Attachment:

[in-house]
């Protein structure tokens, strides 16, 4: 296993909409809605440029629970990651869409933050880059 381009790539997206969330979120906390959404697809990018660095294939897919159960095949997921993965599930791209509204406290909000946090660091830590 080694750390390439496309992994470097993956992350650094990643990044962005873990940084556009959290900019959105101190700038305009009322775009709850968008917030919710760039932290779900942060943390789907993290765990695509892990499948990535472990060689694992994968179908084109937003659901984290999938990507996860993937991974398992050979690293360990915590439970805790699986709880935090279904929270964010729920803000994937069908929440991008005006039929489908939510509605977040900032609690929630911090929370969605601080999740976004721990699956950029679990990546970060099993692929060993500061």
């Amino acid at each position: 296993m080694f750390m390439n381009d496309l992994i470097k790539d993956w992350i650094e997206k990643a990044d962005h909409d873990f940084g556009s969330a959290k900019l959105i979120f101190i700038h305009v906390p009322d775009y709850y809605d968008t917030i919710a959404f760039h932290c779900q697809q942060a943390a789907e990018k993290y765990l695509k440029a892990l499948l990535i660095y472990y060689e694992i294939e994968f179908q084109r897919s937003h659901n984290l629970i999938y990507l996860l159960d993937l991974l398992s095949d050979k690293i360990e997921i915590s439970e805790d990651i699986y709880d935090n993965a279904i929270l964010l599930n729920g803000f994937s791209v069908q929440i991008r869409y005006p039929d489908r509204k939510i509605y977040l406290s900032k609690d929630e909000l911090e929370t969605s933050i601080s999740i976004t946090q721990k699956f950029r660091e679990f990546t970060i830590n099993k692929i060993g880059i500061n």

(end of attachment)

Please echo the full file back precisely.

[in-house]
């Protein structure tokens, strides 16, 4: 296993909409809605440029629970990651869409933050880059 381009790539997206969330979120906390959404697809990018660095294939897919159960095949997921993965599930791209509204406290909000946090660091830590 080694750390390439496309992994470097993956992350650094990643990044962005873990940084556009959290900019959105101190700038305009009322775009709850968008917030919710760039932290779900942060943390789907993290765990695509892990499948990535472990060689694992994968179908084109937003659901984290999938990507996860993937991974398992050979690293360990915590439970805790699986709880935090279904929270964010729920803000994937069908929440991008005006039929489908939510509605977040900032609690929630911090929370969605601080999740976004721990699956950029679990990546970060099993692929060993500061």
């Amino acid at each position: 296993m080694f750390m390439n381009d496309l992994i470097k790539d993956w992350i650094e997206k990643a990044d962005h909409d873990f940084g556009s969330a959290k900019l959105i979120f101190i700038h305009v906390p009322d775009y709850y809605d968008t917030i919710a959404f760039h932290c779900q697809q942060a943390a789907e990018k993290y765990l695509k440029a892990l499948l990535i660095y472990y060689e694992i294939e994968f179908q084109r897919s937003h659901n984290l629970i999938y990507l996860l159960d993937l991974l398992s095949d050979k690293i360990e997921i915590s439970e805790d990651i699986y709880d935090n993965a279904i929270l964010l599930n729920g803000f994937s791209v069908q929440i991008r869409y005006p039929d489908r509204k939510i509605y977040l406290s900032k609690d929630e909000l911090e929370t969605s933050i601080s999740i976004t946090q721990k699956f950029r660091e679990f990546t970060i830590n099993k692929i060993g880059i500061n």